Unit

UNIT 9.7C Use of the A. Victoria Green Fluorescent Protein to Study Protein Dynamics in Vivo

  1. Jason A. Kahana,
  2. Pam A. Silver

Published Online: 1 MAY 2001

DOI: 10.1002/0471142727.mb0907cs34

Current Protocols in Molecular Biology

Current Protocols in Molecular Biology

How to Cite

Kahana, J. A. and Silver, P. A. 2001. Use of the A. Victoria Green Fluorescent Protein to Study Protein Dynamics in Vivo. Current Protocols in Molecular Biology. 34:II:9.7C:9.7.22–9.7.28.

Author Information

  1. Dana-Farber Cancer Institute, Boston, Massachusetts

Publication History

  1. Published Online: 1 MAY 2001
  2. Published Print: APR 1996

Abstract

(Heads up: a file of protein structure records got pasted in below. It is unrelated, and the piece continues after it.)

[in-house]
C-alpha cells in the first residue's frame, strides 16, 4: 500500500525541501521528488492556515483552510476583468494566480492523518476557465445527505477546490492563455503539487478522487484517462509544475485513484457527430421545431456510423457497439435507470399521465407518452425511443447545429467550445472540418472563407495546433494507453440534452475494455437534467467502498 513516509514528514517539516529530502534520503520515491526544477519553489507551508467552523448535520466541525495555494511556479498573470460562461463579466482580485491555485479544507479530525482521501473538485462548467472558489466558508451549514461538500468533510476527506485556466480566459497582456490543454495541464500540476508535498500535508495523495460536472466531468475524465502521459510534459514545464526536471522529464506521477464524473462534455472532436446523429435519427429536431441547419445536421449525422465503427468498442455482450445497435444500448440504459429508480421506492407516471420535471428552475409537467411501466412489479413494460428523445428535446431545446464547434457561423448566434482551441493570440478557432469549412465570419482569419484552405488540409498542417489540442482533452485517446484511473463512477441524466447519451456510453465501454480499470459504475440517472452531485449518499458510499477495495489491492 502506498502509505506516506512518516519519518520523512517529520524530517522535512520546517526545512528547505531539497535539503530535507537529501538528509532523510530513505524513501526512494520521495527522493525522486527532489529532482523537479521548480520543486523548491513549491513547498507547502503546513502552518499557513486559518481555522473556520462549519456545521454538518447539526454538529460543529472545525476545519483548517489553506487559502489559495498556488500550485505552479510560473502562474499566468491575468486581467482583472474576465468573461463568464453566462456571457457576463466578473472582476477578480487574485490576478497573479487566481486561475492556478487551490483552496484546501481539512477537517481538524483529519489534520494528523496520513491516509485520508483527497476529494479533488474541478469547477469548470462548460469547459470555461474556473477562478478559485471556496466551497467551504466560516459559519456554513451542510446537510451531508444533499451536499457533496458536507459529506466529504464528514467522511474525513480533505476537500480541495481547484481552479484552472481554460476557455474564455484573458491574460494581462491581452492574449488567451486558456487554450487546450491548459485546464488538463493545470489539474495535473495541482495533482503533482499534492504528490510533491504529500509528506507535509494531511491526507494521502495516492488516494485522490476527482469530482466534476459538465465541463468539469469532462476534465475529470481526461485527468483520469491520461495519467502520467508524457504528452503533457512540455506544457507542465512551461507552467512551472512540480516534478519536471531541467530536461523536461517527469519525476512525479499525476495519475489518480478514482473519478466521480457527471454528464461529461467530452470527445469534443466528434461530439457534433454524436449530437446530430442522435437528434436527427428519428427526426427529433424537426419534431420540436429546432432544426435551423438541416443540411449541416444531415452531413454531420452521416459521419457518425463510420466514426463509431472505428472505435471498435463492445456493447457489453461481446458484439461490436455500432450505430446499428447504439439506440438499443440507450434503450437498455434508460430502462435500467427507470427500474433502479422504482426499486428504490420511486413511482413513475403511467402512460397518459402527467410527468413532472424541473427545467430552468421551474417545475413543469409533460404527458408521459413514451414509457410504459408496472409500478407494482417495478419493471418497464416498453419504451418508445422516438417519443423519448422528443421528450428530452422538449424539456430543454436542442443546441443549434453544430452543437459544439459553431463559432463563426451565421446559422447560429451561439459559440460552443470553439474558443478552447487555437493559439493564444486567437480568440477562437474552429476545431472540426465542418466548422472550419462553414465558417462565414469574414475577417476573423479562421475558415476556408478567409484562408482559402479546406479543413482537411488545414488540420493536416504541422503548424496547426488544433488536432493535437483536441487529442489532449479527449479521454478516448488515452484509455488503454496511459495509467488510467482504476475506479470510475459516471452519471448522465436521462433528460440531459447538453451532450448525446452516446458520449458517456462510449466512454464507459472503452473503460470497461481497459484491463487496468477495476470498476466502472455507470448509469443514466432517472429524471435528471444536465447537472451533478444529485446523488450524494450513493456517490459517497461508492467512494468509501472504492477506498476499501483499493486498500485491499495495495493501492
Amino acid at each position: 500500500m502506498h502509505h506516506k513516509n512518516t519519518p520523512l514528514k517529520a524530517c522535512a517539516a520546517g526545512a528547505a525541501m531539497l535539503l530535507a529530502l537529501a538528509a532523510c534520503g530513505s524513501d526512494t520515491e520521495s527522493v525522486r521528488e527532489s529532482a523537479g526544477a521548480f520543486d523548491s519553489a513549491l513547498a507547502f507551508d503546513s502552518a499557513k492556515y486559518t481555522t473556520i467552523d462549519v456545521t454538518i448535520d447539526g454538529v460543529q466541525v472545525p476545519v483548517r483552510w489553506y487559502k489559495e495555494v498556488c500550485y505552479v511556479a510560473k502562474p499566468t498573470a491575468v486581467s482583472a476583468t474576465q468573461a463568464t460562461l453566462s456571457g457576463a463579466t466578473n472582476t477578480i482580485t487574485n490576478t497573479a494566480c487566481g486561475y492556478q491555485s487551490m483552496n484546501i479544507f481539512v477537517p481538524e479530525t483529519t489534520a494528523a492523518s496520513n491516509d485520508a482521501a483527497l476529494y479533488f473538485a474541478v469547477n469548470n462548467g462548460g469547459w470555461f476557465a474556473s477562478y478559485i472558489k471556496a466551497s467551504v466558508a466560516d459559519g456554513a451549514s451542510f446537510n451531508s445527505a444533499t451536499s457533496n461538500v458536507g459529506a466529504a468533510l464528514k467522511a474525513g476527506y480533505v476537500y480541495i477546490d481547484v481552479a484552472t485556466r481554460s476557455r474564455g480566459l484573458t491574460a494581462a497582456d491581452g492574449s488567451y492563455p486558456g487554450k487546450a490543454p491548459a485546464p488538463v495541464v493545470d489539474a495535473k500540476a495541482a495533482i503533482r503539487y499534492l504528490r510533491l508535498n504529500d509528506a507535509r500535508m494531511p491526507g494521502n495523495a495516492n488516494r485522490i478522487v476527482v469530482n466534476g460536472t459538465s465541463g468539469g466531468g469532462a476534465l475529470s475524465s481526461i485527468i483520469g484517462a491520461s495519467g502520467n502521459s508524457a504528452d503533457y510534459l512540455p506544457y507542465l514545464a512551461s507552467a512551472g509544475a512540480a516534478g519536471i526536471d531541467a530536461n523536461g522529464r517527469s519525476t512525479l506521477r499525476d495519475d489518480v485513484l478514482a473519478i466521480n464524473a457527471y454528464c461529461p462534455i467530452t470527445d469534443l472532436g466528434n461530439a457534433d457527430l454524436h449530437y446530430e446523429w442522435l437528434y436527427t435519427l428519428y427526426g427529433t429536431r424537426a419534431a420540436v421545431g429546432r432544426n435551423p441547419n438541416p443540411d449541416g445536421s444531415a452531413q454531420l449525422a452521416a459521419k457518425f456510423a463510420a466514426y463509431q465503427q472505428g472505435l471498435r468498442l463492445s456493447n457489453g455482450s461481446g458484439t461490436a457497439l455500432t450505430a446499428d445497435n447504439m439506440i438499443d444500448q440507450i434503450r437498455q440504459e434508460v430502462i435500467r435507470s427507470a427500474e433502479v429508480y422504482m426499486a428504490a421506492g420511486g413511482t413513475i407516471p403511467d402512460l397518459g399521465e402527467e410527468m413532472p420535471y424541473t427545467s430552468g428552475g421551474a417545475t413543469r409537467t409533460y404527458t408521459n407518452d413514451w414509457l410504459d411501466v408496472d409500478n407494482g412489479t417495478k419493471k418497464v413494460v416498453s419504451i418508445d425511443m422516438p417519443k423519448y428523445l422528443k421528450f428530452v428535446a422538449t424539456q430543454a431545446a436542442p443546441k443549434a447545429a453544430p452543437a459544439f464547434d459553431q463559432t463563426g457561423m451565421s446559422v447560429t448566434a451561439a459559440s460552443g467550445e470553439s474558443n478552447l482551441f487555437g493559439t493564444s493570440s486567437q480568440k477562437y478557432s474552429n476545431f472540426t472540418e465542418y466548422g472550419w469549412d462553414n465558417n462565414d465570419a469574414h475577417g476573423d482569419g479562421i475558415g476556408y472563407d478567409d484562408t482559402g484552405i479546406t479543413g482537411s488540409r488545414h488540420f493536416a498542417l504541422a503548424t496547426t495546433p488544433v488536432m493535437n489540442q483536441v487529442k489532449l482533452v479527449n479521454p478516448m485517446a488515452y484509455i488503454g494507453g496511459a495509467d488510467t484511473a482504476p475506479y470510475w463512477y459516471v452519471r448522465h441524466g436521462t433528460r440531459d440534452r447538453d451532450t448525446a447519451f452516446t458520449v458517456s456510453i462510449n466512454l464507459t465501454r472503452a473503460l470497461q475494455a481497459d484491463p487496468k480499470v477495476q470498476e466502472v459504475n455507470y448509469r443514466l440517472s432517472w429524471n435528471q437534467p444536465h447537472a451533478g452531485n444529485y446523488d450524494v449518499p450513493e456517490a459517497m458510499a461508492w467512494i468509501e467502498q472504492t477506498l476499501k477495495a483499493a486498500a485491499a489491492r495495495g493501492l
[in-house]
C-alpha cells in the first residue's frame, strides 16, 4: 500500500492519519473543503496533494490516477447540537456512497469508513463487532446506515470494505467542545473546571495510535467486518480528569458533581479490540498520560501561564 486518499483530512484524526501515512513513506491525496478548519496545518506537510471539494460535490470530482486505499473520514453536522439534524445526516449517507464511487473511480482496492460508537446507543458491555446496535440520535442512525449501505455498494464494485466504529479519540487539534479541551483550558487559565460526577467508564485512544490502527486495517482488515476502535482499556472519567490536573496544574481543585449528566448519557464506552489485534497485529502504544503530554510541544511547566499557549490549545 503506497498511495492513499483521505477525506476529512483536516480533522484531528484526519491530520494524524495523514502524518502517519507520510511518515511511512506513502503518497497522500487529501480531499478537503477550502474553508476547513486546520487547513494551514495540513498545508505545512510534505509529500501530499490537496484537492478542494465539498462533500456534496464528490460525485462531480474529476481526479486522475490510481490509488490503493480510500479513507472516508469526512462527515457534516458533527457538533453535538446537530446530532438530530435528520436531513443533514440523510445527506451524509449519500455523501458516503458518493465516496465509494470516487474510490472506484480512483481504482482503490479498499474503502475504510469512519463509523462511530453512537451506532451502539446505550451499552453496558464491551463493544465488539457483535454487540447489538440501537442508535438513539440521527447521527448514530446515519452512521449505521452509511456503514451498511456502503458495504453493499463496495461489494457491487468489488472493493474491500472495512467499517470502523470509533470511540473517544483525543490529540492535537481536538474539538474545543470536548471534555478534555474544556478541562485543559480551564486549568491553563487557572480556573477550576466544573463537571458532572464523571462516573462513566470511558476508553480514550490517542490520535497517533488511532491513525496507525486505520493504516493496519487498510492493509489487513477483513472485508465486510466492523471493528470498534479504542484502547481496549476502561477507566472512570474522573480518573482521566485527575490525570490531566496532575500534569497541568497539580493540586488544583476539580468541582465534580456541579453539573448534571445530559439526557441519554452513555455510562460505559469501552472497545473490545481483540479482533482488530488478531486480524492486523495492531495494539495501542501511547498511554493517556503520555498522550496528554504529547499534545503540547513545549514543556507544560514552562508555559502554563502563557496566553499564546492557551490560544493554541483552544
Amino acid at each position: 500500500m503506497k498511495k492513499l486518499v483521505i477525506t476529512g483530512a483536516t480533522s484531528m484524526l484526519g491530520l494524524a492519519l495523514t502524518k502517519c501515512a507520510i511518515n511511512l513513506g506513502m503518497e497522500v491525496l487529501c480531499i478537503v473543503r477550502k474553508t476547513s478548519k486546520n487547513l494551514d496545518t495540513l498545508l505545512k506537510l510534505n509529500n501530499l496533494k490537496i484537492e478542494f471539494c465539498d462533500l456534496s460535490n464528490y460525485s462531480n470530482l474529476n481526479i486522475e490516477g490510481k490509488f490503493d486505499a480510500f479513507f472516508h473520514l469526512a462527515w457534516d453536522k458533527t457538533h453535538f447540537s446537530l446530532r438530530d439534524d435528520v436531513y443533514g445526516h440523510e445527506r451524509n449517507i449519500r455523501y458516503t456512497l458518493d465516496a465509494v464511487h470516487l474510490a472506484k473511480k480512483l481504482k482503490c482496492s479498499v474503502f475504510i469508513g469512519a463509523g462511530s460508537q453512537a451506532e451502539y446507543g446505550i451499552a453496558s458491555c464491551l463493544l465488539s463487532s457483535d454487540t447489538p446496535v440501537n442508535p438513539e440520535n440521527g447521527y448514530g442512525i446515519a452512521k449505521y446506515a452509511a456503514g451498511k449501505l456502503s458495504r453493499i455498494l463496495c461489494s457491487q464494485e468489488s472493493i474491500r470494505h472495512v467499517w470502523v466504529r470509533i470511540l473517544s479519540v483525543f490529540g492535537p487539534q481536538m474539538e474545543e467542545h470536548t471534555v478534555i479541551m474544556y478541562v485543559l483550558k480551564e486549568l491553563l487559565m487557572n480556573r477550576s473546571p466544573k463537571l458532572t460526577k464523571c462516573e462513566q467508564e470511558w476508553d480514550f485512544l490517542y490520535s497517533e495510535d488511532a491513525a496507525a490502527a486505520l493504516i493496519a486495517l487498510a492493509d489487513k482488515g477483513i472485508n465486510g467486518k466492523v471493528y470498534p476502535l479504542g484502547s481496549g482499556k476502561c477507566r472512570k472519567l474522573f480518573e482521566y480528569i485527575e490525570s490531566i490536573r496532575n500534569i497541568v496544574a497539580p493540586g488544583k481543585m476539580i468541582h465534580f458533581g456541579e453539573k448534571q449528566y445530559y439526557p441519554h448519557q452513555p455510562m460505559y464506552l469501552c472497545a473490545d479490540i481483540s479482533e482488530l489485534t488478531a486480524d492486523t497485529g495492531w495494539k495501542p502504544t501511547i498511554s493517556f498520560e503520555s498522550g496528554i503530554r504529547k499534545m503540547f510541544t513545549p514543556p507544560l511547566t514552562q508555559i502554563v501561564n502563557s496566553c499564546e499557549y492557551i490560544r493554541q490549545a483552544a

Fluorescent molecules serve as valuable tools for the detection of a variety of biochemical phenomena. Such reagents have been employed for protein localization, quantitation of gene expression, detection of nucleic acids, cell sorting, and determination of chemical concentrations. Although fluorescence is a useful tool for detecting molecules within cells, its application in vivo has heretofore been limited. The ideal vital fluorescent tag should (1) be detectable without causing cytological damage, (2) be able to label a wide variety of cell types readily, and (3) be able to be targeted to virtually any subcellular region. The recently cloned green fluorescent protein (GFP) from the jellyfish Aequorea victoria is such a molecule. This overview describes the use of this proteinaceous fluorophore for in vivo observation of cellular phenomena, including applications and problems with the use of GFP, a discussion of mutant GFPs with altered fluorescence characteristics, and also some details on microscopy requirements.